Raoul Walsh's The Roaring Twenties (1939) is exemplary melodrama grafted onto the crime thriller. It stars James Cagney as Eddie Bartlett a jobless war veteran whose rags to riches story is sullied by his spurious association with George Hally (Humphrey Bogart). Eddie starts out as a cab driver but winds up in charge of his own fleet. Of course none of this is possible without the financial backing of George; whose bootlegging empire uses Eddie's cab company as his own private delivery service.
Lloyd Hart's (Jeffrey Lynn) aspirations of going legit' by practicing law go slightly awry as he takes on Eddie as a partner. As the years roll on, all flows like vintage champagne until love and rivalry over the sultry Jean Hart (Priscilla Lane) interferes. Lloyd marries Jean and turns against his old friends. Gladys George is in it too, as Eddie’s good time gal, Panama Smith.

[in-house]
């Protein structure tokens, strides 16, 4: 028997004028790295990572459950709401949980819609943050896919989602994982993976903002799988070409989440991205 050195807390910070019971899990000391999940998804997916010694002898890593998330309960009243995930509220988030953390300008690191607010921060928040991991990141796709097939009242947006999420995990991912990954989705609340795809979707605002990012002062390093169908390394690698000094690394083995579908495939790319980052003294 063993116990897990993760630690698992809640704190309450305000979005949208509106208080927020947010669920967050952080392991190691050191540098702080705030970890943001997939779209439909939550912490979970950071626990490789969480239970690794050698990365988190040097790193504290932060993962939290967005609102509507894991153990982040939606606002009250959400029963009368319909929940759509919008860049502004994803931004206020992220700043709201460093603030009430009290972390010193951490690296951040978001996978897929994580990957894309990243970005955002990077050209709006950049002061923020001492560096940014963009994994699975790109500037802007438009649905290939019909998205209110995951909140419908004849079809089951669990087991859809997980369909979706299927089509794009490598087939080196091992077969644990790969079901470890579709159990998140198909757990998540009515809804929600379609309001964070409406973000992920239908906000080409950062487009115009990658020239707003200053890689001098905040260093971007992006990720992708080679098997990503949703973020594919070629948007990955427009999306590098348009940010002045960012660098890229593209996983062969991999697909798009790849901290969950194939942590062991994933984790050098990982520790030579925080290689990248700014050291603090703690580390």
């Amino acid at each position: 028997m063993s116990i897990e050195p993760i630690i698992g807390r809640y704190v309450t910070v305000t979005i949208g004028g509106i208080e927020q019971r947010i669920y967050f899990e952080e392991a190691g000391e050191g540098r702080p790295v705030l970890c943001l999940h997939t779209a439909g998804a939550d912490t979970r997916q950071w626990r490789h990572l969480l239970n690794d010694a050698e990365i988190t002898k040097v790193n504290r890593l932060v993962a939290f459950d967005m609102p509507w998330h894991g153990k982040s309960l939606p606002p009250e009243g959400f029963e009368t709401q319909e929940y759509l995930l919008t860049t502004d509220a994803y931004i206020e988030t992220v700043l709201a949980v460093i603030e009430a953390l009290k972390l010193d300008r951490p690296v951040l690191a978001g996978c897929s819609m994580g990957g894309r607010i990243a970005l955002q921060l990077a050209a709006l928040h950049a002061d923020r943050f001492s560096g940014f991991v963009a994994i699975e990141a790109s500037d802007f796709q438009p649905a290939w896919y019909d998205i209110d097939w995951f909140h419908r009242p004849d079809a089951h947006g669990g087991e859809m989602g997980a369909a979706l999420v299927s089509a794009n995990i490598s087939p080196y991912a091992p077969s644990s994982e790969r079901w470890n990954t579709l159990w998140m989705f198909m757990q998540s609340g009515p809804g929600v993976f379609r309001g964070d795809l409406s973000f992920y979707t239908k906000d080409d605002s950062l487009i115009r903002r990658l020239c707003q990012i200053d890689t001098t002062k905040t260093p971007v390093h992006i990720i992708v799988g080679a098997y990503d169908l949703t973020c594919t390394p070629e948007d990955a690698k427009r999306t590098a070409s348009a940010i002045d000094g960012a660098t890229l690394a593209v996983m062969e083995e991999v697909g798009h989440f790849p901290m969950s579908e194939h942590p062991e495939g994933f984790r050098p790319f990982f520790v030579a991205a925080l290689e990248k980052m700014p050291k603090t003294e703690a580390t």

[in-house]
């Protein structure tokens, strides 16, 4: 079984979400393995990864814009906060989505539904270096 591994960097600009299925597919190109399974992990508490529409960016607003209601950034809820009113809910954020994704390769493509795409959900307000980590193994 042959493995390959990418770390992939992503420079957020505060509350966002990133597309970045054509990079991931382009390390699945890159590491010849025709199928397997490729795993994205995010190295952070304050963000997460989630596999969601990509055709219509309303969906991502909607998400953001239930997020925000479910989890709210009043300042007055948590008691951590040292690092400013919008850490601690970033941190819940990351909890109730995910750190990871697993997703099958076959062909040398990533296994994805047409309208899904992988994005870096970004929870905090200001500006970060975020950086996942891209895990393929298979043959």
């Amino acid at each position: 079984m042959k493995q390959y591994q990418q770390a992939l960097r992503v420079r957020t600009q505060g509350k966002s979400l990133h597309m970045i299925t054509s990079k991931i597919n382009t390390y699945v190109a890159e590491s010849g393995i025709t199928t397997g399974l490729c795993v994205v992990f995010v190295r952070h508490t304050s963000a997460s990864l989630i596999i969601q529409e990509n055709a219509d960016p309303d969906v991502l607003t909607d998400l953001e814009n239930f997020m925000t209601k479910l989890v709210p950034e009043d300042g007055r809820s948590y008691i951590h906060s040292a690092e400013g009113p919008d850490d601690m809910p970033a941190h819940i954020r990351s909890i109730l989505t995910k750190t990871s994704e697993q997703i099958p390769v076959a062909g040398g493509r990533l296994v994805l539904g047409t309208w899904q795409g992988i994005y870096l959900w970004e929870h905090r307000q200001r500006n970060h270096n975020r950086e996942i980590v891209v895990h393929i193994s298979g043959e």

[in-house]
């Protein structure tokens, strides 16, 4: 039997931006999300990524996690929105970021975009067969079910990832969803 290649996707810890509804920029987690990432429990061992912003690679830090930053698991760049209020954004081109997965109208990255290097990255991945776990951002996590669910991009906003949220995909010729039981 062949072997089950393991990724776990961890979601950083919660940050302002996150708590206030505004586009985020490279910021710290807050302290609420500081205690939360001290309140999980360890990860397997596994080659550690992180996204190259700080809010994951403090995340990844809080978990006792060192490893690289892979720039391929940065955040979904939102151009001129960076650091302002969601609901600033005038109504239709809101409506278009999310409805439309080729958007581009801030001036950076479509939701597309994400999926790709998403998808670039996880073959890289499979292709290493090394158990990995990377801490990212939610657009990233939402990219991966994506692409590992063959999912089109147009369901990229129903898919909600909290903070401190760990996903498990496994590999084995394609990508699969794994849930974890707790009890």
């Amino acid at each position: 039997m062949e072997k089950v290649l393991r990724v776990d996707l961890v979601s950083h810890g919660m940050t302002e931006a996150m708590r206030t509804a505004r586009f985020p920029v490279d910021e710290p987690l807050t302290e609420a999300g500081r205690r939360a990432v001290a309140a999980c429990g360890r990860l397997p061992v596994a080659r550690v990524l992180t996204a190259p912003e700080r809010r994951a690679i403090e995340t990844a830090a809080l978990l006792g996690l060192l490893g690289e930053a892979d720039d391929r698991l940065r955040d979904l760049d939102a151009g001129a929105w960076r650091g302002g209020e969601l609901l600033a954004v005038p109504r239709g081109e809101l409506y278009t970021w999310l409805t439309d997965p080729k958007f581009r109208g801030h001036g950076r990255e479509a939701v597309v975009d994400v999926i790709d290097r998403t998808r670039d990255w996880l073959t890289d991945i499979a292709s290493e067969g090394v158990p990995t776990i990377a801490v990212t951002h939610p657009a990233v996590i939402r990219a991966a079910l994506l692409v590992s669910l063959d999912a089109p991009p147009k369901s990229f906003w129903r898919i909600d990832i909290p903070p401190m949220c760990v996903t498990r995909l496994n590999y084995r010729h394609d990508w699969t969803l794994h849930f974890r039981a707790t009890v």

Warner Home Video’s DVD transfer is particularly pleasing. Though there are several instances where second generation print material has been substituted for original camera negatives, the gray scale overall is nicely balanced with rich and deep blacks and generally clean whites. Some age related artifacts and film grain are present throughout, particularly in the stock footage - but nothing will distract you from this fond farewell to the gangster era.
Extras include a newly produced featurette. Film historian Lincoln Hurst does a good job of summing up the film, while Leonard Maltin delights with his summation of 1939 with "Warner Night at the Movies." Highly recommended!
FILM RATING (out of 5 - 5 being the best)